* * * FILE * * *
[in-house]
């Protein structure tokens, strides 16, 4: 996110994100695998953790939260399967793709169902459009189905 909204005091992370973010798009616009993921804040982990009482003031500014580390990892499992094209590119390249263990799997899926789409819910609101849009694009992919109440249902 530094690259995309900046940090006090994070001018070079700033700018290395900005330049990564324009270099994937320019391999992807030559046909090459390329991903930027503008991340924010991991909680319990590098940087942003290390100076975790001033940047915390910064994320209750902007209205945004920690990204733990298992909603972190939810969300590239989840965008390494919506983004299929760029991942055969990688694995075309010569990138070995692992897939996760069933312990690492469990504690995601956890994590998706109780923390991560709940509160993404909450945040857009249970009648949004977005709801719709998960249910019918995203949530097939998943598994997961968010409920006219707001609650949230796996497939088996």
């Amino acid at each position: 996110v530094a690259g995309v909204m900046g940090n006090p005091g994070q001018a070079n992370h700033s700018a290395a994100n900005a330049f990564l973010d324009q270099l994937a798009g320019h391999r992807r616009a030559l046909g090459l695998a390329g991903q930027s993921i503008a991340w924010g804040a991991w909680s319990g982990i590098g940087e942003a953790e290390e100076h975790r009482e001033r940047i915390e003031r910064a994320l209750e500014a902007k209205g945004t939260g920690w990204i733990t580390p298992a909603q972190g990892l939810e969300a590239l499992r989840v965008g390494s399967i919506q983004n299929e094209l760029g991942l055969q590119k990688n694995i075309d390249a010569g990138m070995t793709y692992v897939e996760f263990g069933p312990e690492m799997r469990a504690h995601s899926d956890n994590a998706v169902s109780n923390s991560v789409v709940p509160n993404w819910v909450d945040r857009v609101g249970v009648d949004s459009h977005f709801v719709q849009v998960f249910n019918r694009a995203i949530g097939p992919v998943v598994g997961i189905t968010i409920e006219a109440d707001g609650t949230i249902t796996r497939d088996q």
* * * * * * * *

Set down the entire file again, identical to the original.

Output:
[in-house]
């Protein structure tokens, strides 16, 4: 996110994100695998953790939260399967793709169902459009189905 909204005091992370973010798009616009993921804040982990009482003031500014580390990892499992094209590119390249263990799997899926789409819910609101849009694009992919109440249902 530094690259995309900046940090006090994070001018070079700033700018290395900005330049990564324009270099994937320019391999992807030559046909090459390329991903930027503008991340924010991991909680319990590098940087942003290390100076975790001033940047915390910064994320209750902007209205945004920690990204733990298992909603972190939810969300590239989840965008390494919506983004299929760029991942055969990688694995075309010569990138070995692992897939996760069933312990690492469990504690995601956890994590998706109780923390991560709940509160993404909450945040857009249970009648949004977005709801719709998960249910019918995203949530097939998943598994997961968010409920006219707001609650949230796996497939088996």
């Amino acid at each position: 996110v530094a690259g995309v909204m900046g940090n006090p005091g994070q001018a070079n992370h700033s700018a290395a994100n900005a330049f990564l973010d324009q270099l994937a798009g320019h391999r992807r616009a030559l046909g090459l695998a390329g991903q930027s993921i503008a991340w924010g804040a991991w909680s319990g982990i590098g940087e942003a953790e290390e100076h975790r009482e001033r940047i915390e003031r910064a994320l209750e500014a902007k209205g945004t939260g920690w990204i733990t580390p298992a909603q972190g990892l939810e969300a590239l499992r989840v965008g390494s399967i919506q983004n299929e094209l760029g991942l055969q590119k990688n694995i075309d390249a010569g990138m070995t793709y692992v897939e996760f263990g069933p312990e690492m799997r469990a504690h995601s899926d956890n994590a998706v169902s109780n923390s991560v789409v709940p509160n993404w819910v909450d945040r857009v609101g249970v009648d949004s459009h977005f709801v719709q849009v998960f249910n019918r694009a995203i949530g097939p992919v998943v598994g997961i189905t968010i409920e006219a109440d707001g609650t949230i249902t796996r497939d088996q």